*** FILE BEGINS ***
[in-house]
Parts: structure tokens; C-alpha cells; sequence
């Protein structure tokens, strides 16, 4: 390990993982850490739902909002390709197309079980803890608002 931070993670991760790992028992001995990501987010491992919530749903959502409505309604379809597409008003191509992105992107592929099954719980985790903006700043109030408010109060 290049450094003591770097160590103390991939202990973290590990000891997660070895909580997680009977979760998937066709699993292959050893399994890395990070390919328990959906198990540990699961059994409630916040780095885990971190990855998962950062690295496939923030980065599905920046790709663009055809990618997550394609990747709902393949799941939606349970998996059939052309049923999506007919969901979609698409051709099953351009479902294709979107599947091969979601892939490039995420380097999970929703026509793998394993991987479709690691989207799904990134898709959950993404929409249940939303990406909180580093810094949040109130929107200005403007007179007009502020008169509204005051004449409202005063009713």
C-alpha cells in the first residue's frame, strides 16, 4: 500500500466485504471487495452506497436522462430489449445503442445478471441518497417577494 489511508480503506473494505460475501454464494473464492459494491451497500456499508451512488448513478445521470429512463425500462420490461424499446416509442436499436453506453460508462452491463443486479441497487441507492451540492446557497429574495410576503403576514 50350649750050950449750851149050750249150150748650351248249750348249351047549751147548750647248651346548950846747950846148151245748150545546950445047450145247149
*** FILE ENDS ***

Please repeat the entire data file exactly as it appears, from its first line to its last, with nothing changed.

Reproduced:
[in-house]
Parts: structure tokens; C-alpha cells; sequence
């Protein structure tokens, strides 16, 4: 390990993982850490739902909002390709197309079980803890608002 931070993670991760790992028992001995990501987010491992919530749903959502409505309604379809597409008003191509992105992107592929099954719980985790903006700043109030408010109060 290049450094003591770097160590103390991939202990973290590990000891997660070895909580997680009977979760998937066709699993292959050893399994890395990070390919328990959906198990540990699961059994409630916040780095885990971190990855998962950062690295496939923030980065599905920046790709663009055809990618997550394609990747709902393949799941939606349970998996059939052309049923999506007919969901979609698409051709099953351009479902294709979107599947091969979601892939490039995420380097999970929703026509793998394993991987479709690691989207799904990134898709959950993404929409249940939303990406909180580093810094949040109130929107200005403007007179007009502020008169509204005051004449409202005063009713």
C-alpha cells in the first residue's frame, strides 16, 4: 500500500466485504471487495452506497436522462430489449445503442445478471441518497417577494 489511508480503506473494505460475501454464494473464492459494491451497500456499508451512488448513478445521470429512463425500462420490461424499446416509442436499436453506453460508462452491463443486479441497487441507492451540492446557497429574495410576503403576514 50350649750050950449750851149050750249150150748650351248249750348249351047549751147548750647248651346548950846747950846148151245748150545546950445047450145247149